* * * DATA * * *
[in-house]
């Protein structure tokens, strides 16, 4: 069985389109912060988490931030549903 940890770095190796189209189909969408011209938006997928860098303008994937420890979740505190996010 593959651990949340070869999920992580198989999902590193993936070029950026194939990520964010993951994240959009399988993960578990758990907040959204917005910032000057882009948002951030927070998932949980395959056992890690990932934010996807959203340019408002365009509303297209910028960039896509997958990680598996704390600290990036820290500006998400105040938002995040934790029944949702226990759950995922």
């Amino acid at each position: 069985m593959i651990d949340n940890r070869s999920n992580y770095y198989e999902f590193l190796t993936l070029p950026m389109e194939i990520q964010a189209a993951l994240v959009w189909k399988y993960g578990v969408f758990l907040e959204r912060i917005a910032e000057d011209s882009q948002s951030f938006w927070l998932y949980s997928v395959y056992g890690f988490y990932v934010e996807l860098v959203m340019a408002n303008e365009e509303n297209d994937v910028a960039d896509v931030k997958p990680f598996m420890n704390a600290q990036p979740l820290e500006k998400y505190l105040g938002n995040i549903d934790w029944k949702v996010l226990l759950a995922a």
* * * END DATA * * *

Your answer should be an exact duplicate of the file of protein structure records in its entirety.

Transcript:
[in-house]
């Protein structure tokens, strides 16, 4: 069985389109912060988490931030549903 940890770095190796189209189909969408011209938006997928860098303008994937420890979740505190996010 593959651990949340070869999920992580198989999902590193993936070029950026194939990520964010993951994240959009399988993960578990758990907040959204917005910032000057882009948002951030927070998932949980395959056992890690990932934010996807959203340019408002365009509303297209910028960039896509997958990680598996704390600290990036820290500006998400105040938002995040934790029944949702226990759950995922």
């Amino acid at each position: 069985m593959i651990d949340n940890r070869s999920n992580y770095y198989e999902f590193l190796t993936l070029p950026m389109e194939i990520q964010a189209a993951l994240v959009w189909k399988y993960g578990v969408f758990l907040e959204r912060i917005a910032e000057d011209s882009q948002s951030f938006w927070l998932y949980s997928v395959y056992g890690f988490y990932v934010e996807l860098v959203m340019a408002n303008e365009e509303n297209d994937v910028a960039d896509v931030k997958p990680f598996m420890n704390a600290q990036p979740l820290e500006k998400y505190l105040g938002n995040i549903d934790w029944k949702v996010l226990l759950a995922a």